The impact of transesophageal echocardiography on the management of prosthetic valve endocarditis

Experience of 31 cases and review of the literature

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53 Citations (Scopus)

Abstract

Background and aims of the study: Although prosthetic valve endocarditis (PVE) still has a poor prognosis, early diagnosis may improve clinical outcome. This study was designed to assess the diagnostic ability of transesophageal echocardiography (TEE) in PVE and compare clinical outcome in patients treated before and after the onset of-complications. Methods: Thirty one patients, each with PVE determined by morphologic or clinical Duke criteria, were studied. Patients were divided into two groups: group I (17 patients) presented with clinical complications of PVE; group II (14 patients) had no such clinical complications. There was no difference between groups in the type of prosthesis, location of PVE, type of PVE (early or late), or bacteriological findings. All patients underwent transthoracic echocardiography (TTE) and transesophageal echocardiography (TEE); the latter was performed by a multiplane technique in 20 of the 31 cases. Results: TTE detected vegetations in two cases and abscesses in four, while TEE showed vegetation in 21 and abscess in 14. Prosthetic valve obstruction was found in five cases by both techniques, while paravalvular leak was detected in 12 cases by TEE and in nine by TTE. Left atrial vegetation was detected by TEE in two cases. Ten patients were treated medically, six of whom died (all five who were in group I; one of five in group II). In total, 21 patients were operated on, all in the active phase. The operative mortality was 38% (seven of 12 in group I (58%); one of nine in group II (11%)). Conclusions: These studies showed that: (i) TEE provides the clinical criteria of PVE in 50% of the eases; (ii) TEE facilitates the treatment of PVE before the development of complications such as congestive heart failure and embolism; (iii) mortality is significantly lower in patients treated either surgically or medically before these complications develop; and (iv) surgery should not be delayed until congestive heart failure develops.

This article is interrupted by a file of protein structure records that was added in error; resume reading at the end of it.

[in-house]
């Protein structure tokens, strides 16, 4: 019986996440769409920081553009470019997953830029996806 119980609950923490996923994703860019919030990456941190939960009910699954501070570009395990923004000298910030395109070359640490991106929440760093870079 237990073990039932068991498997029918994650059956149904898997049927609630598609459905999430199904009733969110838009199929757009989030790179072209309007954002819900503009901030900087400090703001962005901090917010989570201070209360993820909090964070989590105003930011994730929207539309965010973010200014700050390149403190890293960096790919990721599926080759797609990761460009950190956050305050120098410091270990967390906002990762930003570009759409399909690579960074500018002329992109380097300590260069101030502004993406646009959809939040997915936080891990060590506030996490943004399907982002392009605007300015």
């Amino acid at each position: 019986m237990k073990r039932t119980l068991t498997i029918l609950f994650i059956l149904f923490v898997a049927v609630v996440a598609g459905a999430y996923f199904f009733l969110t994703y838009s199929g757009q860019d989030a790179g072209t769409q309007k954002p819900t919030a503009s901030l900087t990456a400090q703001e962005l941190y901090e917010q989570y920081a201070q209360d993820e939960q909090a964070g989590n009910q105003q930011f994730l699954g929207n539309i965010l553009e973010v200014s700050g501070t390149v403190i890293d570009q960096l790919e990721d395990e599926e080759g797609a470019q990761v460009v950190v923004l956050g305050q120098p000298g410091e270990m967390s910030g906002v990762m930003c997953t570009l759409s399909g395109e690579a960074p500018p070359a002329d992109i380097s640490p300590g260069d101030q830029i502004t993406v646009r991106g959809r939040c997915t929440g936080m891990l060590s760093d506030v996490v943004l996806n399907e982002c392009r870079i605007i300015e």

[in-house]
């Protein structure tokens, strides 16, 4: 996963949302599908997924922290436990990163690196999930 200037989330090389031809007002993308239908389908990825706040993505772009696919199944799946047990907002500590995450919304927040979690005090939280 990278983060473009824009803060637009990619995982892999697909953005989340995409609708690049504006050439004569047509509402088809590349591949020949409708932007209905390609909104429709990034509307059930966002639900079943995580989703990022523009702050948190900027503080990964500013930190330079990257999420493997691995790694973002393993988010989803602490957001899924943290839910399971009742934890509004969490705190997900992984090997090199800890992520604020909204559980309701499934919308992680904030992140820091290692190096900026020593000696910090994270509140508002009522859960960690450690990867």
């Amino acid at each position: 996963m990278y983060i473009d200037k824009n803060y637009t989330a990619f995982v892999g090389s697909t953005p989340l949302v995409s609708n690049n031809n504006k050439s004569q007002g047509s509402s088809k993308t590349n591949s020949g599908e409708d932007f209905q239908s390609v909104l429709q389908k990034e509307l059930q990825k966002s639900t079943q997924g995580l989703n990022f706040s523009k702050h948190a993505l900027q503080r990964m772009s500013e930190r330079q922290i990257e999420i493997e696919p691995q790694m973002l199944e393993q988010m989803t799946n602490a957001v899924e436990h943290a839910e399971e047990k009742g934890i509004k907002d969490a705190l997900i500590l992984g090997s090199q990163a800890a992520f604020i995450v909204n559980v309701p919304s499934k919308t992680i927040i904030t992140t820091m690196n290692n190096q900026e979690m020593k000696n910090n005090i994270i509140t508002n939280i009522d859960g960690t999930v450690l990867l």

Original languageEnglish
Pages (from-to)204-211
Number of pages8
JournalJournal of Heart Valve Disease
Volume6
Issue number2
Publication statusPublished - Mar 1997